Rethinking Latin

I’ve always kind of been intrigued by Latin.  I think it goes back to when I discovered “Adeste Fideles” in an old music book for an organ my parents had when I was child.  I made my dad tell me how to pronounce the Latin words.  If Latin had been offered at my Catholic high school, I probably would have taken that instead of Spanish.

However, when it comes to homeschooling, I have been turned off by the idea of forcing my kids to learn Latin.  Latin kind of has a stigma in the homeschooling community as being reserved for those who are trying to make their kids geniuses or as a benchmark of “truly orthodox” Catholic homeschoolers.  (“My kids don’t even know the ‘Our Father’ in English, only Latin.  Aren’t we so pious?”)  Now academically I could see the benefits of knowing some Latin and some Greek, since most sciences use quite a bit of both languages and a lot of English is rooted in those languages.  That’s why I plan on using the Vocabulary from Classical Roots series.  (Bailey will start the first book in the Spring 2012.)

Somehow, I can’t really trace how it happened, I found myself looking into Prima Latina, an introductory Latin curriculum.  And the more I looked into it, the more I thought that this would be a good way to introduce Bailey to English grammar via another language.  I remember spending years in school going over verbs, nouns, adjectives, and such wondering why I had to know what the name of each part of speech as long as I knew how to use them correctly.  It really didn’t seem useful until I started studying Spanish and I had to learn how to translate tenses.

So now I am thinking that I will work with Bailey on Prima Latina in fourth grade.  This would serve several purposes.

  1. The curriculum introduces English grammar concepts in a hands-on, immediately purposeful way.
  2. The five Latin vocabulary words in each lesson are good roots for understanding English derivatives.
  3. Each lesson includes a prayer in Latin and offers the opportunity to study Latin used in the Mass, doubling as religious instruction.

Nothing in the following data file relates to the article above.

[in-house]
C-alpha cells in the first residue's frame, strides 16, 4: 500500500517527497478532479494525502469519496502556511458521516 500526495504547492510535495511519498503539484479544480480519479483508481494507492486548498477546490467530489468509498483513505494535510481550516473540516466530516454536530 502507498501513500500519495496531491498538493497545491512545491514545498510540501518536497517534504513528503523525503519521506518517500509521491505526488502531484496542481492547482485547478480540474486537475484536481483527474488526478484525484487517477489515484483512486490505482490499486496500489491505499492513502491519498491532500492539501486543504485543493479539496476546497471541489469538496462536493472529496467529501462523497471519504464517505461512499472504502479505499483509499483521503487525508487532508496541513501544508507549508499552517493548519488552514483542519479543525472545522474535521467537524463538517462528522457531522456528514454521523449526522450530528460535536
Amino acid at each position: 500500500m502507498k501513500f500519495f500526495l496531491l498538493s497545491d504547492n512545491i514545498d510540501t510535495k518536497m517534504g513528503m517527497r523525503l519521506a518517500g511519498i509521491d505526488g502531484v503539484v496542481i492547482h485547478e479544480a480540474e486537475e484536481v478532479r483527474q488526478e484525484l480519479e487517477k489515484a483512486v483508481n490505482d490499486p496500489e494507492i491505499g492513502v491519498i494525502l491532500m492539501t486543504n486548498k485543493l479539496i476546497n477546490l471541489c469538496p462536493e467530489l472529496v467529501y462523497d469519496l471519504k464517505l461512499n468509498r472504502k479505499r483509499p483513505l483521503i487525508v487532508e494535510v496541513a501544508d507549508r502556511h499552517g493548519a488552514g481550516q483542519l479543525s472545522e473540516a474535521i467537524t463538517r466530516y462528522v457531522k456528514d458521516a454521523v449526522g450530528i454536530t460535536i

4. The vowel pronunciation of Church Latin seems to be the same as Spanish, offering an introduction for learning Spanish later.
  5. It overall acts as a foreign language preparation program.

I think that after one year of Prima Latina Bailey will be better prepared to begin diagramming in fifth grade as well as starting Spanish.  Right now I really don’t anticipate continuing Latin after the one year, unless Bailey expresses an interest.  But I do think it’s important that the girls understand the importance of Latin, as the official language of the Church.  In the meantime, I bought the Lingua Angelica CD and songbook of Latin prayers and hymns to supplement the basic living of the Catholic liturgical year and for later use with our Latin and religious instruction.

Explore posts in the same categories: Homeschooling/Education, Philosophy

One Comment on “Rethinking Latin”

  1. Grace Says:

    Studying Latin was one of the best things I did in high school. I studied it for fun; I didn’t think that it would ever be useful in any way. However, when I later decided that I wanted to study Russian, I found that the grammatical structure of the language was almost identical, and that it was easier for me to pick up on a lot of concepts and to understand the way that nouns change between different cases having had the Latin that already explained it.

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